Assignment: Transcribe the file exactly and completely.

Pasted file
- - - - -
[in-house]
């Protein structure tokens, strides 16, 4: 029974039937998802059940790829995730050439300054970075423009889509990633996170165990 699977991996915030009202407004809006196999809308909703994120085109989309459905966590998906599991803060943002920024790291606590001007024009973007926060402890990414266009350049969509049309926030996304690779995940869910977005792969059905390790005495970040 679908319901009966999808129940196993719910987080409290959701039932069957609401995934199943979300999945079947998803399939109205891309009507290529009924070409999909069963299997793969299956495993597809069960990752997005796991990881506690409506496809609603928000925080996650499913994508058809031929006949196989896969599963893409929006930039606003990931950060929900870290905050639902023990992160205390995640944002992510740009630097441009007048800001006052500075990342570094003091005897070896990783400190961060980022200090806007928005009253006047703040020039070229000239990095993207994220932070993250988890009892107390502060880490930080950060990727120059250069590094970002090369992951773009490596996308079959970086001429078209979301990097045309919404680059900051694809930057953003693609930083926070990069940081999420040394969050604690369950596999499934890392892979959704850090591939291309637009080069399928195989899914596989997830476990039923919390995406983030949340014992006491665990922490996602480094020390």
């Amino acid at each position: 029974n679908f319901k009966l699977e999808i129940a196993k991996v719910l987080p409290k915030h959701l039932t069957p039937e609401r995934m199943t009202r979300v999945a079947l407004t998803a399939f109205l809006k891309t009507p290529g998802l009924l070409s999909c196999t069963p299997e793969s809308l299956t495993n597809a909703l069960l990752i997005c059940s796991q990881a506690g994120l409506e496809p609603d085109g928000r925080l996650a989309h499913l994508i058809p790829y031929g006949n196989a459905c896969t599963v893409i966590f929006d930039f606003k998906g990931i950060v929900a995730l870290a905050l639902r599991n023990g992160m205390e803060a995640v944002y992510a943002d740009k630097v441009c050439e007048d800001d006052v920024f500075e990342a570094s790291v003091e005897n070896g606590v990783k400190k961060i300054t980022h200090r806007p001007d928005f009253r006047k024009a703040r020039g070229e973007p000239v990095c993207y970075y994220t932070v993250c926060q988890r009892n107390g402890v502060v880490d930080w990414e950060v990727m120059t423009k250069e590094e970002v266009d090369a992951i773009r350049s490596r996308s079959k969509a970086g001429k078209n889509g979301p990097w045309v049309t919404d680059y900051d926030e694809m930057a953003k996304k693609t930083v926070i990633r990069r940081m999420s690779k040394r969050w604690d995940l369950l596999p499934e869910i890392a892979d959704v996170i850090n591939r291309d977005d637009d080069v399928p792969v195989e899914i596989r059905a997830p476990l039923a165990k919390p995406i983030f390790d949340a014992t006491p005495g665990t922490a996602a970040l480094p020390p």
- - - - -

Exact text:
[in-house]
């Protein structure tokens, strides 16, 4: 029974039937998802059940790829995730050439300054970075423009889509990633996170165990 699977991996915030009202407004809006196999809308909703994120085109989309459905966590998906599991803060943002920024790291606590001007024009973007926060402890990414266009350049969509049309926030996304690779995940869910977005792969059905390790005495970040 679908319901009966999808129940196993719910987080409290959701039932069957609401995934199943979300999945079947998803399939109205891309009507290529009924070409999909069963299997793969299956495993597809069960990752997005796991990881506690409506496809609603928000925080996650499913994508058809031929006949196989896969599963893409929006930039606003990931950060929900870290905050639902023990992160205390995640944002992510740009630097441009007048800001006052500075990342570094003091005897070896990783400190961060980022200090806007928005009253006047703040020039070229000239990095993207994220932070993250988890009892107390502060880490930080950060990727120059250069590094970002090369992951773009490596996308079959970086001429078209979301990097045309919404680059900051694809930057953003693609930083926070990069940081999420040394969050604690369950596999499934890392892979959704850090591939291309637009080069399928195989899914596989997830476990039923919390995406983030949340014992006491665990922490996602480094020390």
């Amino acid at each position: 029974n679908f319901k009966l699977e999808i129940a196993k991996v719910l987080p409290k915030h959701l039932t069957p039937e609401r995934m199943t009202r979300v999945a079947l407004t998803a399939f109205l809006k891309t009507p290529g998802l009924l070409s999909c196999t069963p299997e793969s809308l299956t495993n597809a909703l069960l990752i997005c059940s796991q990881a506690g994120l409506e496809p609603d085109g928000r925080l996650a989309h499913l994508i058809p790829y031929g006949n196989a459905c896969t599963v893409i966590f929006d930039f606003k998906g990931i950060v929900a995730l870290a905050l639902r599991n023990g992160m205390e803060a995640v944002y992510a943002d740009k630097v441009c050439e007048d800001d006052v920024f500075e990342a570094s790291v003091e005897n070896g606590v990783k400190k961060i300054t980022h200090r806007p001007d928005f009253r006047k024009a703040r020039g070229e973007p000239v990095c993207y970075y994220t932070v993250c926060q988890r009892n107390g402890v502060v880490d930080w990414e950060v990727m120059t423009k250069e590094e970002v266009d090369a992951i773009r350049s490596r996308s079959k969509a970086g001429k078209n889509g979301p990097w045309v049309t919404d680059y900051d926030e694809m930057a953003k996304k693609t930083v926070i990633r990069r940081m999420s690779k040394r969050w604690d995940l369950l596999p499934e869910i890392a892979d959704v996170i850090n591939r291309d977005d637009d080069v399928p792969v195989e899914i596989r059905a997830p476990l039923a165990k919390p995406i983030f390790d949340a014992t006491p005495g665990t922490a996602a970040l480094p020390p």